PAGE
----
|Experimental paint generates electricity.|
A research team at University of Notre Dame is developing an inexpensive "solar paint" that uses semiconducting nanoparticles to produce energy. They have incorporated power-producing nanoparticles, called quantum dots, into a spreadable compound, to make a one-coat solar paint that can be applied to any conductive surface without special equipment.
"The best light-to-energy conversion efficiency we've reached so far is 1 percent, which is well behind the usual 10 to 15 percent efficiency of commercial silicon solar cells," explains one of the scientists. "But this paint can be made cheaply and in large quantities. If we can improve the efficiency somewhat, we may be able to make a real difference in meeting energy needs in the future. That's why we've christened the new paint, Sun-Believable."
Their work uses nano-sized particles of titanium dioxide coated with either cadmium sulfide or cadmium selenide.Nano titanium dioxide is already used in "self-cleaning" concrete, where it acts as a semi-conductor to convert sunlight into electrical charges that convert pollutants into relatively benign compounds.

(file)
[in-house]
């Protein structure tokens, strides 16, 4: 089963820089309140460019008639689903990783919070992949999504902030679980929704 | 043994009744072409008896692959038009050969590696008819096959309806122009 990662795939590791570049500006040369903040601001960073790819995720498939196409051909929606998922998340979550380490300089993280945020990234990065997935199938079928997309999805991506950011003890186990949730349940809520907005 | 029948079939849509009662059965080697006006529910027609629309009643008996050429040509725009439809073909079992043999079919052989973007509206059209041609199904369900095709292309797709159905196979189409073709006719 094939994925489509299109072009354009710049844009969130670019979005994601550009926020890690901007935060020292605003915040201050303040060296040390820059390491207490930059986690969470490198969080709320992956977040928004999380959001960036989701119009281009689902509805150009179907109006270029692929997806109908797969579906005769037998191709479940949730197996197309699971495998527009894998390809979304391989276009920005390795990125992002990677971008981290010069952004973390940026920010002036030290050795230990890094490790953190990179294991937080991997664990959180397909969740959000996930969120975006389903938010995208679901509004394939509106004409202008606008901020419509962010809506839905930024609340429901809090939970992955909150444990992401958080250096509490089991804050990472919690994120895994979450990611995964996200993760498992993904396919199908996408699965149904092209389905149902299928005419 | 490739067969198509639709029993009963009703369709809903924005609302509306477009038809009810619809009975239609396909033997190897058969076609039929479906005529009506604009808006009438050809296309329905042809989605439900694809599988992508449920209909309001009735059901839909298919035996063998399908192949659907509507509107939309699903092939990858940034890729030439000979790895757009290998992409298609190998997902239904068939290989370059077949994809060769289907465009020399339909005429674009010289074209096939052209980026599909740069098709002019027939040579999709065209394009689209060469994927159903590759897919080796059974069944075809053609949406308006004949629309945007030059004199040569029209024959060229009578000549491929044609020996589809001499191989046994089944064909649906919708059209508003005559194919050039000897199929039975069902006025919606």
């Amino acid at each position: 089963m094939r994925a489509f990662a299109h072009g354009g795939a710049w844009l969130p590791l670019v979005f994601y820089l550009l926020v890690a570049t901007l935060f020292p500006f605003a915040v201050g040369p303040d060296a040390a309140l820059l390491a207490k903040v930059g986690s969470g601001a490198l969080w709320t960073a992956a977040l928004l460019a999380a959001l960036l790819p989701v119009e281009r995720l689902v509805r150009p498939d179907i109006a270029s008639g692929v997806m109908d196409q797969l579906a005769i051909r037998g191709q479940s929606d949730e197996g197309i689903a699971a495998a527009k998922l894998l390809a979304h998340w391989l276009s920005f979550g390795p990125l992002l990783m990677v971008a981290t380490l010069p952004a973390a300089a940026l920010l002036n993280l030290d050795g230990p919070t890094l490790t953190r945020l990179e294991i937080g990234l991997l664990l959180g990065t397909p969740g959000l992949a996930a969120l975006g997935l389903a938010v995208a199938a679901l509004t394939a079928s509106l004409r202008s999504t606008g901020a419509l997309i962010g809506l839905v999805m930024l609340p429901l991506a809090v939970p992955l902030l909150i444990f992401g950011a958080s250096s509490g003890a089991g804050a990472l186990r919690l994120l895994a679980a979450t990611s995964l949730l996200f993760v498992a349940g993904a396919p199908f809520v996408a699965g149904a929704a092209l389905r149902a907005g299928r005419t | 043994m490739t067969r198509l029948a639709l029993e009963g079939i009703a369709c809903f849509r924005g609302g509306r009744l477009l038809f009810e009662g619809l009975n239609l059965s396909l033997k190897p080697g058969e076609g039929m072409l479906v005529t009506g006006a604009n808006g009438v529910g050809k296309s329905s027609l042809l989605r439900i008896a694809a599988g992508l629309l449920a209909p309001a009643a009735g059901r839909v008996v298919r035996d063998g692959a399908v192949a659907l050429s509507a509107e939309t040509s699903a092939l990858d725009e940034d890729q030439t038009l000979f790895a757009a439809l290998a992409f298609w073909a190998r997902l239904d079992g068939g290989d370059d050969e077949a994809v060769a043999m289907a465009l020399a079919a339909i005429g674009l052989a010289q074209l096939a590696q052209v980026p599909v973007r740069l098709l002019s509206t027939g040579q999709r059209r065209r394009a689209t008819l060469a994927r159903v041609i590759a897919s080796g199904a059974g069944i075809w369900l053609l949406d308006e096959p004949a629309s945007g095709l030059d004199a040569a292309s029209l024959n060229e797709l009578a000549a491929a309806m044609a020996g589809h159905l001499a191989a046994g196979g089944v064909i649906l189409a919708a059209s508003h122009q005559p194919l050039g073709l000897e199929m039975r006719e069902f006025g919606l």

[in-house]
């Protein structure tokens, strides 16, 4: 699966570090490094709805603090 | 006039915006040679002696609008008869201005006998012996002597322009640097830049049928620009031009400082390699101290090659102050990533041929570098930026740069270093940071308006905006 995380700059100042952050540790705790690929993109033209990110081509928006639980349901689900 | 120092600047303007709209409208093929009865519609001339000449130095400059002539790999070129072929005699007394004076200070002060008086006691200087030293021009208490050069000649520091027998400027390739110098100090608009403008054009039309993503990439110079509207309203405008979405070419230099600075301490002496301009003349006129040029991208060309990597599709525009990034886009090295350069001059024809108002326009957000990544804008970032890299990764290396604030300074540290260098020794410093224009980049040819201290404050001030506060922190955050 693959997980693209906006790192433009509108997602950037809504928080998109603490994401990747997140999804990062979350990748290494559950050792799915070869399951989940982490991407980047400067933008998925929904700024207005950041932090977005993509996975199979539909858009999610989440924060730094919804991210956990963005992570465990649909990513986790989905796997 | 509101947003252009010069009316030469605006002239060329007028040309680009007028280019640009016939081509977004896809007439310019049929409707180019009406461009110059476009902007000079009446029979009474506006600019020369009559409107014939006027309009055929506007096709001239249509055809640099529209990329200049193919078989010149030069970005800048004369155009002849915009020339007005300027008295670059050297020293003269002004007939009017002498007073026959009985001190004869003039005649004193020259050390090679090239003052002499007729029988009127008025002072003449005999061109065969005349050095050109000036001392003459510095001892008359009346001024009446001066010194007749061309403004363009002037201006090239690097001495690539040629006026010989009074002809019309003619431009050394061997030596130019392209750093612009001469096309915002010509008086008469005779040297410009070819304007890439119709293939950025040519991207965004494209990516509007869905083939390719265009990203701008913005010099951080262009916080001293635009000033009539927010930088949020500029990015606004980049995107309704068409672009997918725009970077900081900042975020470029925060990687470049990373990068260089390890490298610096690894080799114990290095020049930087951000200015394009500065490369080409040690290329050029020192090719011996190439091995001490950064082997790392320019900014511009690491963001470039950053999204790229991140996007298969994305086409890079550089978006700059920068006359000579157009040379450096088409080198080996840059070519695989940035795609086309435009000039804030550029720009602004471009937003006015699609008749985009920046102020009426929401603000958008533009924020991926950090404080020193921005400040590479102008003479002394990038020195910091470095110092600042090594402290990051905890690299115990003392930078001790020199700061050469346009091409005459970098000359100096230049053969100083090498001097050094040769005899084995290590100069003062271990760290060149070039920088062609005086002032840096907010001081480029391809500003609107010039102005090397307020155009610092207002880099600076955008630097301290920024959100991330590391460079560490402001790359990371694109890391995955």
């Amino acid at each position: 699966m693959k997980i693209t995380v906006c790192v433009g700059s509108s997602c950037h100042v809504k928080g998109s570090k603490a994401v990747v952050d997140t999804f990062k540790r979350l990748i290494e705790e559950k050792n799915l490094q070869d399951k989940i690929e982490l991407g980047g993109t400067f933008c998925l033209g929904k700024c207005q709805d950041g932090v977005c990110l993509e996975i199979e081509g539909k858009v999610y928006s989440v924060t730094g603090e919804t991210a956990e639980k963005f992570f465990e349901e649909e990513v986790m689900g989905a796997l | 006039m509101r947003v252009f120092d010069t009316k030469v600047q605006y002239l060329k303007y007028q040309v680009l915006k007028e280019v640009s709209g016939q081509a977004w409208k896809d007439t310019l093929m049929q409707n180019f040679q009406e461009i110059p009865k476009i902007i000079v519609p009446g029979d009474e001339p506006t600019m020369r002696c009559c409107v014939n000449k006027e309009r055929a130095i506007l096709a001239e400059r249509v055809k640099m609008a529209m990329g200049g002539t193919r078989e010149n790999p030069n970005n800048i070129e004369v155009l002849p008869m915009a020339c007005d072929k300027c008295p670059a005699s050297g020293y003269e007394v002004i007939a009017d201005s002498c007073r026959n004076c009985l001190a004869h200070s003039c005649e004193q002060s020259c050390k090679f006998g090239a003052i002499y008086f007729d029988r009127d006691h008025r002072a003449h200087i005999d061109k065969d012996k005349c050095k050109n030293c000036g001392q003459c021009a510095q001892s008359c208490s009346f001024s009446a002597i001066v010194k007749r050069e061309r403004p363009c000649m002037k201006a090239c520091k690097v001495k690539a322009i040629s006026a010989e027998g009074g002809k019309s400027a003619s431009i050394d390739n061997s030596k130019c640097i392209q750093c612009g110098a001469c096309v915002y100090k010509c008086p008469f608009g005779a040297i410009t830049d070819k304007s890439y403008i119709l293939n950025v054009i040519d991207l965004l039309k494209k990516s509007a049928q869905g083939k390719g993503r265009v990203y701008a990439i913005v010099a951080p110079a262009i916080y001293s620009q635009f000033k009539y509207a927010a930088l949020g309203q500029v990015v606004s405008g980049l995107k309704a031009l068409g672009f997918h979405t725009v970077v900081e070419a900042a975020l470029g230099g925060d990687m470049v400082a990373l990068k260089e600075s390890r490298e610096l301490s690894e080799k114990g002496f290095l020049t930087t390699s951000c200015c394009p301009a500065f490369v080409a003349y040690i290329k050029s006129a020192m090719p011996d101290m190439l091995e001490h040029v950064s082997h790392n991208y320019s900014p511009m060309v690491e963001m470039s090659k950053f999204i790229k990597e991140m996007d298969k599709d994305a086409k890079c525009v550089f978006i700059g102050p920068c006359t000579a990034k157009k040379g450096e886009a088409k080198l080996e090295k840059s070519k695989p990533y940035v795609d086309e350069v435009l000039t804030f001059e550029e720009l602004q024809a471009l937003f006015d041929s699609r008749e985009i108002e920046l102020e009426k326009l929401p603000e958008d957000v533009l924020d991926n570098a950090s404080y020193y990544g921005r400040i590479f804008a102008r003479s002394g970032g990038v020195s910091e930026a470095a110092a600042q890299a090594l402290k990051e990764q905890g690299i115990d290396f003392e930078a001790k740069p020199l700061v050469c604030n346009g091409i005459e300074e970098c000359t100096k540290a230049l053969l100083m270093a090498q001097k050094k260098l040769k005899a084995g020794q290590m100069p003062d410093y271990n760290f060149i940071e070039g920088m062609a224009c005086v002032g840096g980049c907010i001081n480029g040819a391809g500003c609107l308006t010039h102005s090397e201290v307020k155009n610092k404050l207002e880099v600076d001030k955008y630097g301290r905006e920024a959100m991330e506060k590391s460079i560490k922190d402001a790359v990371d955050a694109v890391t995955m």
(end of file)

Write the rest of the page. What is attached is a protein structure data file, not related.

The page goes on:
If the solar paint can be successfully developed, it will potentially impact many building finish and cladding materials. One of our clients, for example, has developed an electrically-conductive concrete that, when used with the new paint, could draw the electricity into a structure's grid or act as a storage battery.
I caution, however, that nano technology has unknown environmental risks when used in large quantities in the exterior environment. For example, the nano particles in self-cleaning concrete accelerate the deterioration of the concrete and leach potentially harmful compounds into the soil. More, the release of nano photo-catalytic titanium dioxide could be detrimental to ecosystems if released into the environment through erosion or improper disposal.
Sun-Believable Solar Paint. A Transformative One-Step Approach for Designing Nanocrystalline Solar Cells`zMatthew P. Genovese, Ian V. Lightcap, and Prashant V. Kamat*
Radiation Laboratory and Department of Chemistry and Biochemistry, University of Notre Dame, Notre Dame, Indiana 46556, United States
ACS Nano, Article ASAP
Publication Date (Web): December 6, 2011
Copyright © 2011 American Chemical Society